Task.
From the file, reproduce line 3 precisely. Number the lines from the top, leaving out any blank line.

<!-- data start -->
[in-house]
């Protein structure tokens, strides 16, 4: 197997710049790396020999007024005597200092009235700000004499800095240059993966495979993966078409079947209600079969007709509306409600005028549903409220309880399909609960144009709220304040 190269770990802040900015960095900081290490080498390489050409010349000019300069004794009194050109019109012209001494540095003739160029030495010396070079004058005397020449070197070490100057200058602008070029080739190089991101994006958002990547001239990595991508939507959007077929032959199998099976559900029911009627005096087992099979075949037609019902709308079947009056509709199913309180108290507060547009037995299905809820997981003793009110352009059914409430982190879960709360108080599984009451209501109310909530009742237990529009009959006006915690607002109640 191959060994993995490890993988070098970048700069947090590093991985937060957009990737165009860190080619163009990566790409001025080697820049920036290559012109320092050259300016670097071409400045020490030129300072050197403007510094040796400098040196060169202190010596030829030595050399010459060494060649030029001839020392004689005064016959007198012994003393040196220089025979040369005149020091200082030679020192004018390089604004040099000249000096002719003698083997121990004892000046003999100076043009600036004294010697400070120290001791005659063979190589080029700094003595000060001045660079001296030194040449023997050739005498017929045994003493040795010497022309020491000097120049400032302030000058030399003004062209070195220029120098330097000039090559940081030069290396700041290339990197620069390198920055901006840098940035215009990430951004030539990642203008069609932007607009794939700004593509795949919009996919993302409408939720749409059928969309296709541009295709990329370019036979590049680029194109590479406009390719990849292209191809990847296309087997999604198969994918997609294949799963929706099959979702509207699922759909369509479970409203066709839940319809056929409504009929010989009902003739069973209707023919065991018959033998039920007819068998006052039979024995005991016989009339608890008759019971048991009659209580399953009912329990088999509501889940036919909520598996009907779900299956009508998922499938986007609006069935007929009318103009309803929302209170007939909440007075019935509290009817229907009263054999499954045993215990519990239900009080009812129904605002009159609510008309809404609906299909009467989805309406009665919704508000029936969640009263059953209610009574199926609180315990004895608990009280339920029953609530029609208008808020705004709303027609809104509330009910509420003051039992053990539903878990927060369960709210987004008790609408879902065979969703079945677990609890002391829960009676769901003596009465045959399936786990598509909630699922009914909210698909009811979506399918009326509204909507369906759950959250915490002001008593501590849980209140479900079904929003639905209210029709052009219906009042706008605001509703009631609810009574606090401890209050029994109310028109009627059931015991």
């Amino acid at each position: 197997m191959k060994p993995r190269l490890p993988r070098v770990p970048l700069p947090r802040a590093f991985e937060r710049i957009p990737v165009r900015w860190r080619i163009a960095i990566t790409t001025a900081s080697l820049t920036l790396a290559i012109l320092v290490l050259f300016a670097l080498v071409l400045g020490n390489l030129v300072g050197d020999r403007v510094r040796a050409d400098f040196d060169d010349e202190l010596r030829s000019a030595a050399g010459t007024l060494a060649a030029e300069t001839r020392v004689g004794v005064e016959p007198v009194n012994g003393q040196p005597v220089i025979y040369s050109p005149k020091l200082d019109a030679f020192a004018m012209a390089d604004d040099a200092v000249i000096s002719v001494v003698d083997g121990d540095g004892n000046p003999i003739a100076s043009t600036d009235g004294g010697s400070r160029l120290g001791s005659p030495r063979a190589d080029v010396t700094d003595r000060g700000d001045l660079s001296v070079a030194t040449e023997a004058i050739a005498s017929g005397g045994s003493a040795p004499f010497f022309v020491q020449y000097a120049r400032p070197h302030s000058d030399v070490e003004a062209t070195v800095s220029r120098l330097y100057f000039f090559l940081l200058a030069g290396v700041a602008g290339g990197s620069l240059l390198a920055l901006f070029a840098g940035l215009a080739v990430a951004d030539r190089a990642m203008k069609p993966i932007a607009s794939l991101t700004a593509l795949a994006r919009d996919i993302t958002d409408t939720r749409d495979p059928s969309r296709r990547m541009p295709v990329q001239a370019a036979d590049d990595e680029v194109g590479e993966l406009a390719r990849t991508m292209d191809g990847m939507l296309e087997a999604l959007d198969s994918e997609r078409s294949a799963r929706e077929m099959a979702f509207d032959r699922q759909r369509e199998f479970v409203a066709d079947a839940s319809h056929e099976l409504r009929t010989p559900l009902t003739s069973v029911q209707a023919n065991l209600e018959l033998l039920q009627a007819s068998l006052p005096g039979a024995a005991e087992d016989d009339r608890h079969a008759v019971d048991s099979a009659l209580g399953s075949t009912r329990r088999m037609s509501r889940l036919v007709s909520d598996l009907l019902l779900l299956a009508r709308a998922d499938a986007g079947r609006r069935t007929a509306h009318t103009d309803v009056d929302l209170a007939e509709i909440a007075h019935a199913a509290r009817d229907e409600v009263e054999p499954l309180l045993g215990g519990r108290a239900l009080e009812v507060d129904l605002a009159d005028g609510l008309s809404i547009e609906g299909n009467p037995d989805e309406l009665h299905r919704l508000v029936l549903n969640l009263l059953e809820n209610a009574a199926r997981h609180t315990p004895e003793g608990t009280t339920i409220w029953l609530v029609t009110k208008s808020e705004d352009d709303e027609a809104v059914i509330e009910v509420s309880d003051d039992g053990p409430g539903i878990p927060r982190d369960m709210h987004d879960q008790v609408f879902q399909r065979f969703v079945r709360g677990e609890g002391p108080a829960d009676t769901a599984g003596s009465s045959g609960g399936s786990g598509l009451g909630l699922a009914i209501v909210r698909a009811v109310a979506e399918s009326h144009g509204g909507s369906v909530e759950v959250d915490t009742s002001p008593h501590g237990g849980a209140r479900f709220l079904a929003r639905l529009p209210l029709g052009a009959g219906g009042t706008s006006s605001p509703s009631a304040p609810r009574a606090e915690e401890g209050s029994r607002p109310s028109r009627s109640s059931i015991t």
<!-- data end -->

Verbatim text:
């Amino acid at each position: 197997m191959k060994p993995r190269l490890p993988r070098v770990p970048l700069p947090r802040a590093f991985e937060r710049i957009p990737v165009r900015w860190r080619i163009a960095i990566t790409t001025a900081s080697l820049t920036l790396a290559i012109l320092v290490l050259f300016a670097l080498v071409l400045g020490n390489l030129v300072g050197d020999r403007v510094r040796a050409d400098f040196d060169d010349e202190l010596r030829s000019a030595a050399g010459t007024l060494a060649a030029e300069t001839r020392v004689g004794v005064e016959p007198v009194n012994g003393q040196p005597v220089i025979y040369s050109p005149k020091l200082d019109a030679f020192a004018m012209a390089d604004d040099a200092v000249i000096s002719v001494v003698d083997g121990d540095g004892n000046p003999i003739a100076s043009t600036d009235g004294g010697s400070r160029l120290g001791s005659p030495r063979a190589d080029v010396t700094d003595r000060g700000d001045l660079s001296v070079a030194t040449e023997a004058i050739a005498s017929g005397g045994s003493a040795p004499f010497f022309v020491q020449y000097a120049r400032p070197h302030s000058d030399v070490e003004a062209t070195v800095s220029r120098l330097y100057f000039f090559l940081l200058a030069g290396v700041a602008g290339g990197s620069l240059l390198a920055l901006f070029a840098g940035l215009a080739v990430a951004d030539r190089a990642m203008k069609p993966i932007a607009s794939l991101t700004a593509l795949a994006r919009d996919i993302t958002d409408t939720r749409d495979p059928s969309r296709r990547m541009p295709v990329q001239a370019a036979d590049d990595e680029v194109g590479e993966l406009a390719r990849t991508m292209d191809g990847m939507l296309e087997a999604l959007d198969s994918e997609r078409s294949a799963r929706e077929m099959a979702f509207d032959r699922q759909r369509e199998f479970v409203a066709d079947a839940s319809h056929e099976l409504r009929t010989p559900l009902t003739s069973v029911q209707a023919n065991l209600e018959l033998l039920q009627a007819s068998l006052p005096g039979a024995a005991e087992d016989d009339r608890h079969a008759v019971d048991s099979a009659l209580g399953s075949t009912r329990r088999m037609s509501r889940l036919v007709s909520d598996l009907l019902l779900l299956a009508r709308a998922d499938a986007g079947r609006r069935t007929a509306h009318t103009d309803v009056d929302l209170a007939e509709i909440a007075h019935a199913a509290r009817d229907e409600v009263e054999p499954l309180l045993g215990g519990r108290a239900l009080e009812v507060d129904l605002a009159d005028g609510l008309s809404i547009e609906g299909n009467p037995d989805e309406l009665h299905r919704l508000v029936l549903n969640l009263l059953e809820n209610a009574a199926r997981h609180t315990p004895e003793g608990t009280t339920i409220w029953l609530v029609t009110k208008s808020e705004d352009d709303e027609a809104v059914i509330e009910v509420s309880d003051d039992g053990p409430g539903i878990p927060r982190d369960m709210h987004d879960q008790v609408f879902q399909r065979f969703v079945r709360g677990e609890g002391p108080a829960d009676t769901a599984g003596s009465s045959g609960g399936s786990g598509l009451g909630l699922a009914i209501v909210r698909a009811v109310a979506e399918s009326h144009g509204g909507s369906v909530e759950v959250d915490t009742s002001p008593h501590g237990g849980a209140r479900f709220l079904a929003r639905l529009p209210l029709g052009a009959g219906g009042t706008s006006s605001p509703s009631a304040p609810r009574a606090e915690e401890g209050s029994r607002p109310s028109r009627s109640s059931i015991t």